Carl Verheyen on NAMM 2010

January 08, 2010

The NAMM Show is next weekend and once again I’ll need to be there. There are just too many people that support my career with products, gear, and publishing to miss this annual event.  It’s a bit of an overwhelming experience, but the good part is that I get to see a lot of friends and fans from all over the country.

My first NAMM Show was in 1983 when Tom Scholz (guitarist from the band Boston) hired me to demonstrate his new invention,  the Rockman. This tiny headphone amplifier became the hit of the show that year and I just played in the booth for seven hours a day for four days straight.  Various players sat in with me, and I remember (bassist) Jeff Berlin and I got a great little duet jam going. I was a kid and I didn’t mind being a “booth boy” that year.  The following year I was hired to play the summer NAMM show in Chicago for the Roland Corporation. This was the year they invented MIDI, and they’d put together an entire presentation to demonstrate the power of the new technology. I love Chicago, but it was a not my cup of tea playing five shows a day with a band and wearing stupid MIDI t-shirts. At least we charged them a lot of money and got to bring our girlfriends….

Sometime in the late '80s my band got hired to play for the Electro Voice company. We had our own sound room that held around 150 people and we got to play my music and a different set each time.  Another time I played for EV by myself at the Chicago NAMM, and Slash and Steve Morse sat in with me.  In 1993 my buddy Chad Wackerman hired me to play in the Paiste Cymbals room—three shows a day.  This was the year of the big L.A. earthquake and the 20th floor hotel room they provided me was swaying with the aftershocks.  And I remember a few years in a row when I played with all the heavy drummers in the house band for the DW (Drum Workshop) party/ concert—Jim Keltner and Vinnie Caliuta in the same night.  Once at the New Orleans NAMM, I jammed with Brian May in the Rocktron booth.  I’ve done solo sets for THD amps, too.  My string company Thomastik-Infeld has flown me to many summer NAMMs for signings, and it’s always a great hang dining with the Austrians. I’ve played their party in Hollywood and got to jam with bassists Ray Brown, Carol Kaye, and John Entwistle, all in the same night.  Something like this is only possible at a NAMM show!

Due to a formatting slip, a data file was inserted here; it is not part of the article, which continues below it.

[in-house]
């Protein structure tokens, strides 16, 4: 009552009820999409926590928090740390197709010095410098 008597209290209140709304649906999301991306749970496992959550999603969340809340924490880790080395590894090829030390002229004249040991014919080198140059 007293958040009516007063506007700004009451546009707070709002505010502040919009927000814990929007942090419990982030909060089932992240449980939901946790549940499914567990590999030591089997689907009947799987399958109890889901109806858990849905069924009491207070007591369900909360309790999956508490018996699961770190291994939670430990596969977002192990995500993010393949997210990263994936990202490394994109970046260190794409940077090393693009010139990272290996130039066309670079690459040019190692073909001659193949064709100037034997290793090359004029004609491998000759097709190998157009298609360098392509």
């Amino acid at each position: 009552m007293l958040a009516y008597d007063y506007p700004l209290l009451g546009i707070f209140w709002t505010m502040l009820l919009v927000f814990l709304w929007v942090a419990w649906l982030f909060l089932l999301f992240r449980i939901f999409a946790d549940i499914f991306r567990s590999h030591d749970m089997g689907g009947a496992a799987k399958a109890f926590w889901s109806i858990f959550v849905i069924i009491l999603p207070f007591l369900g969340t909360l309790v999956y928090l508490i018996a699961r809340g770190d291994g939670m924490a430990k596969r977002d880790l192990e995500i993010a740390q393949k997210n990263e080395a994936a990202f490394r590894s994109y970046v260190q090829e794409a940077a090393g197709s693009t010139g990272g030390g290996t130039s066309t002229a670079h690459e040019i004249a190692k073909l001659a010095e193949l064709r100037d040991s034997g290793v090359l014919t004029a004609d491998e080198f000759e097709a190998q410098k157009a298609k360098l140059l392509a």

Over the years I’ve been to many more shows and had many more musical experiences. Come to think of it, it’s not that overwhelming at all. In fact,  I’m beginning to look forward to it! —Carl Verheyen


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